Wiesława Ł Nowacka, Tadeusz Moskalik


Forestry was and still is regarded as a very difficult and risky occupation with constant exposure to a variety of factors that pose a threat to a worker's health and even life.
Over the past two decades in the State Forests National Forest Holding (SFNFH) important organizational and structural changes have occurred. The main effect of these activities for the company itself was restructuring and a reduction of employment. As a result of all the actions that were initiated in the early nineties and were completed in practice at the end of the twentieth century, a transfer of most of the production onto the shoulders of private companies took place (Forestry Service Companies). In the first instance, full privatization covered timber harvesting and logging operations. This means the work that has been, and continues to be, responsible for most accidents and occupational diseases recorded in the forestry sector.
The State Forests still have the capability to execute some harvesting activities, but that potential is very small. Machines, tractors, skidders or loggers are still owned by the SF NFH, but are rarely used. Exposure to hazards at work applies to all employees in forestry, irrespective of the type and nature of the business they conduct.
According to data from the Central Statistical Office (2011) 47,836 workers are employed in the forestry sector. In the group of private companies (representing half the employees in the forestry sector) at least several thousand chain saw operators are involved, the group of workers which is most at risk of accidents. The accidents reported to the Central Statistical Office in the private sector (2011-155 reported accidents at work) are less than half the number of accidents recorded in the SFNFH (2011-344 reported accidents at work). Our own research on accidents occurring in Forestry Service Companies (contractors), indicate that recording and reporting accidents with less risk to health is missing (lower absenteeism). An analysis of data obtained from the SFNFH was carried out. This made it possible to determine the number, percentage and frequency of accidents at work in relation to the kind of work, professional activities or selected part of the body most often affected by injury.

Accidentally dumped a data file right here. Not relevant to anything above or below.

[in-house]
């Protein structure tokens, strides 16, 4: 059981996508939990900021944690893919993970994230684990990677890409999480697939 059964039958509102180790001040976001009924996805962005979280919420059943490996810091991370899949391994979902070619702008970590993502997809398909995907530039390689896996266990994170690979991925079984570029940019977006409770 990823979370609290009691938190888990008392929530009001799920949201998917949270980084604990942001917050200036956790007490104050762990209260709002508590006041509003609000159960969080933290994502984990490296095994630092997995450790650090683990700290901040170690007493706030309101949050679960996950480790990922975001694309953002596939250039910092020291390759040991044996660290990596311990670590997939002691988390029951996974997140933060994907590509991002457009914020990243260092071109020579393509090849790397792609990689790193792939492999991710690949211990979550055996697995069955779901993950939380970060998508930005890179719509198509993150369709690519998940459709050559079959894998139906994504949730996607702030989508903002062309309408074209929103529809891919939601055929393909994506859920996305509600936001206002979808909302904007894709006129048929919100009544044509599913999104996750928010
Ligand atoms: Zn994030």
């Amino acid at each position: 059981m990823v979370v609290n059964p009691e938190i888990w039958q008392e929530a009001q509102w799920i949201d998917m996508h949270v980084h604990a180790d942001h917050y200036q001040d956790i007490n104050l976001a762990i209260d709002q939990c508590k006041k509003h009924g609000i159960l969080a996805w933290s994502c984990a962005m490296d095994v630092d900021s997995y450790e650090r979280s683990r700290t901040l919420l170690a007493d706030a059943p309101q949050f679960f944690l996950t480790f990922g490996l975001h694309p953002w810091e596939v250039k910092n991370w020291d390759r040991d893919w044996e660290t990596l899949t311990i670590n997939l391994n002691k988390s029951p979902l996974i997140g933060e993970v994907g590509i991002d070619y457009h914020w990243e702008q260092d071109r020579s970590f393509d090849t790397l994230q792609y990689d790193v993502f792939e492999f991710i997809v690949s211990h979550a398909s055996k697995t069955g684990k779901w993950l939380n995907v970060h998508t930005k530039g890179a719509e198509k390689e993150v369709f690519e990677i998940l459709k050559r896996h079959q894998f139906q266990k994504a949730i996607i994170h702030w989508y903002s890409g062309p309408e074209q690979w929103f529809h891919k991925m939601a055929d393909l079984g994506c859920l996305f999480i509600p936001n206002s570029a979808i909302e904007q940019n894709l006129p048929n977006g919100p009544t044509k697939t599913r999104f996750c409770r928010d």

Detailed data of logging accidents in the chosen period are presented in this paper. These accidents constitute one-third or even half of all accidents occurring in the SFNFH.


forestry, timber harvesting, safety of work, accidents rates, severity of accidents

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Forestry Letters  eISSN 2450-4920

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